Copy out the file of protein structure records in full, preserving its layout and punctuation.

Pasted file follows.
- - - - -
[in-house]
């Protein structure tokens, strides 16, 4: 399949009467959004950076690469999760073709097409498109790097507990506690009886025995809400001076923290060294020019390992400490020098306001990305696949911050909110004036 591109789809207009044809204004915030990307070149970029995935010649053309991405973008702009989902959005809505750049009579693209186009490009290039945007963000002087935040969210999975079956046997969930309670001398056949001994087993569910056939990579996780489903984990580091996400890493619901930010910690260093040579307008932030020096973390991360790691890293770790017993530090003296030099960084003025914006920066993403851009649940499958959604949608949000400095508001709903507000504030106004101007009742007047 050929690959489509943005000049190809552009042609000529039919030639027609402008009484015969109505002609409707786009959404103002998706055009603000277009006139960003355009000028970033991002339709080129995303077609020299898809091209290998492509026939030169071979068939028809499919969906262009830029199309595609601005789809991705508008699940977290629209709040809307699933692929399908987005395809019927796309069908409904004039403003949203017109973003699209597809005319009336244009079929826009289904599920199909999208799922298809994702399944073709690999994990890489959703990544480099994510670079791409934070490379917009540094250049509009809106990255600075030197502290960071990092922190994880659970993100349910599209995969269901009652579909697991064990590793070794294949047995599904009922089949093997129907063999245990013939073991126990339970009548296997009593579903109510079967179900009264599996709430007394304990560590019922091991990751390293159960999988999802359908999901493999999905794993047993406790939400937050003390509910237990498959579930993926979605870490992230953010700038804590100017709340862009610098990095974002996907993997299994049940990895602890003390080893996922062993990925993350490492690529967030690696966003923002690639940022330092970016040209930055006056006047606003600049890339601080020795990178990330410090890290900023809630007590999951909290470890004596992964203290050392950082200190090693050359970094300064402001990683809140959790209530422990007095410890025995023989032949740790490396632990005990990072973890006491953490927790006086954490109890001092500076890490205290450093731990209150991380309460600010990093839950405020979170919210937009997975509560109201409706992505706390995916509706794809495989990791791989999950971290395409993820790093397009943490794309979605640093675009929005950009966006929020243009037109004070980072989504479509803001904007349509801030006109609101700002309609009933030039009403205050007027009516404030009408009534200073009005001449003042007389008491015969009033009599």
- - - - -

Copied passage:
[in-house]
């Protein structure tokens, strides 16, 4: 399949009467959004950076690469999760073709097409498109790097507990506690009886025995809400001076923290060294020019390992400490020098306001990305696949911050909110004036 591109789809207009044809204004915030990307070149970029995935010649053309991405973008702009989902959005809505750049009579693209186009490009290039945007963000002087935040969210999975079956046997969930309670001398056949001994087993569910056939990579996780489903984990580091996400890493619901930010910690260093040579307008932030020096973390991360790691890293770790017993530090003296030099960084003025914006920066993403851009649940499958959604949608949000400095508001709903507000504030106004101007009742007047 050929690959489509943005000049190809552009042609000529039919030639027609402008009484015969109505002609409707786009959404103002998706055009603000277009006139960003355009000028970033991002339709080129995303077609020299898809091209290998492509026939030169071979068939028809499919969906262009830029199309595609601005789809991705508008699940977290629209709040809307699933692929399908987005395809019927796309069908409904004039403003949203017109973003699209597809005319009336244009079929826009289904599920199909999208799922298809994702399944073709690999994990890489959703990544480099994510670079791409934070490379917009540094250049509009809106990255600075030197502290960071990092922190994880659970993100349910599209995969269901009652579909697991064990590793070794294949047995599904009922089949093997129907063999245990013939073991126990339970009548296997009593579903109510079967179900009264599996709430007394304990560590019922091991990751390293159960999988999802359908999901493999999905794993047993406790939400937050003390509910237990498959579930993926979605870490992230953010700038804590100017709340862009610098990095974002996907993997299994049940990895602890003390080893996922062993990925993350490492690529967030690696966003923002690639940022330092970016040209930055006056006047606003600049890339601080020795990178990330410090890290900023809630007590999951909290470890004596992964203290050392950082200190090693050359970094300064402001990683809140959790209530422990007095410890025995023989032949740790490396632990005990990072973890006491953490927790006086954490109890001092500076890490205290450093731990209150991380309460600010990093839950405020979170919210937009997975509560109201409706992505706390995916509706794809495989990791791989999950971290395409993820790093397009943490794309979605640093675009929005950009966006929020243009037109004070980072989504479509803001904007349509801030006109609101700002309609009933030039009403205050007027009516404030009408009534200073009005001449003042007389008491015969009033009599």